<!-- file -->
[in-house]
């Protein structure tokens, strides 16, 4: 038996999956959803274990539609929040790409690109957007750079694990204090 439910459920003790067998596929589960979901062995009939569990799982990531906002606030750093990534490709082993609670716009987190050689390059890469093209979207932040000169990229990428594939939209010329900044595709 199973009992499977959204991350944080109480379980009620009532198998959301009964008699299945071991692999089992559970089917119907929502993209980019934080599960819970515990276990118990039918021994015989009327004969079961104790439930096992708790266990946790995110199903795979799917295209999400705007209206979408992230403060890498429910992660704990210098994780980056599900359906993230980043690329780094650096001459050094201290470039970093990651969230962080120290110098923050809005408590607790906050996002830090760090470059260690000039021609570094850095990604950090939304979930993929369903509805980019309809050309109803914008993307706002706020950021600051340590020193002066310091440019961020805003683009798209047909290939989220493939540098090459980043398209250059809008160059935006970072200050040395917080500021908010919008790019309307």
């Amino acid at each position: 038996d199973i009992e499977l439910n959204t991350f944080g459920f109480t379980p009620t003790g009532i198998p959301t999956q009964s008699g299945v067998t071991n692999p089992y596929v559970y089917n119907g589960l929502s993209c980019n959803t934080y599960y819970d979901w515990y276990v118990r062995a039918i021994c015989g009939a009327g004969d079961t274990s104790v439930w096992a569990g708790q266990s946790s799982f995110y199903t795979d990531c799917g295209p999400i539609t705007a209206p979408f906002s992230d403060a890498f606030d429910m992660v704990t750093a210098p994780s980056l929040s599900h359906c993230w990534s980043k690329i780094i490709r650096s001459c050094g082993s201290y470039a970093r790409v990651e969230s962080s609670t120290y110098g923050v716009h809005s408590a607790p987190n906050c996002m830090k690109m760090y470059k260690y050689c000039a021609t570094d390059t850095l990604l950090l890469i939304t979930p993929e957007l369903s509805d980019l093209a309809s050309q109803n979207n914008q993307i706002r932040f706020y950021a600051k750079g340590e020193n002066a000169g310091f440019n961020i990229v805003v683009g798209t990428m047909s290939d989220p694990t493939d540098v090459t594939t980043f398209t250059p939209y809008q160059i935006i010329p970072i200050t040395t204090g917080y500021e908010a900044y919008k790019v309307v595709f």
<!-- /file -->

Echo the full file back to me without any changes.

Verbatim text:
[in-house]
């Protein structure tokens, strides 16, 4: 038996999956959803274990539609929040790409690109957007750079694990204090 439910459920003790067998596929589960979901062995009939569990799982990531906002606030750093990534490709082993609670716009987190050689390059890469093209979207932040000169990229990428594939939209010329900044595709 199973009992499977959204991350944080109480379980009620009532198998959301009964008699299945071991692999089992559970089917119907929502993209980019934080599960819970515990276990118990039918021994015989009327004969079961104790439930096992708790266990946790995110199903795979799917295209999400705007209206979408992230403060890498429910992660704990210098994780980056599900359906993230980043690329780094650096001459050094201290470039970093990651969230962080120290110098923050809005408590607790906050996002830090760090470059260690000039021609570094850095990604950090939304979930993929369903509805980019309809050309109803914008993307706002706020950021600051340590020193002066310091440019961020805003683009798209047909290939989220493939540098090459980043398209250059809008160059935006970072200050040395917080500021908010919008790019309307």
């Amino acid at each position: 038996d199973i009992e499977l439910n959204t991350f944080g459920f109480t379980p009620t003790g009532i198998p959301t999956q009964s008699g299945v067998t071991n692999p089992y596929v559970y089917n119907g589960l929502s993209c980019n959803t934080y599960y819970d979901w515990y276990v118990r062995a039918i021994c015989g009939a009327g004969d079961t274990s104790v439930w096992a569990g708790q266990s946790s799982f995110y199903t795979d990531c799917g295209p999400i539609t705007a209206p979408f906002s992230d403060a890498f606030d429910m992660v704990t750093a210098p994780s980056l929040s599900h359906c993230w990534s980043k690329i780094i490709r650096s001459c050094g082993s201290y470039a970093r790409v990651e969230s962080s609670t120290y110098g923050v716009h809005s408590a607790p987190n906050c996002m830090k690109m760090y470059k260690y050689c000039a021609t570094d390059t850095l990604l950090l890469i939304t979930p993929e957007l369903s509805d980019l093209a309809s050309q109803n979207n914008q993307i706002r932040f706020y950021a600051k750079g340590e020193n002066a000169g310091f440019n961020i990229v805003v683009g798209t990428m047909s290939d989220p694990t493939d540098v090459t594939t980043f398209t250059p939209y809008q160059i935006i010329p970072i200050t040395t204090g917080y500021e908010a900044y919008k790019v309307v595709f």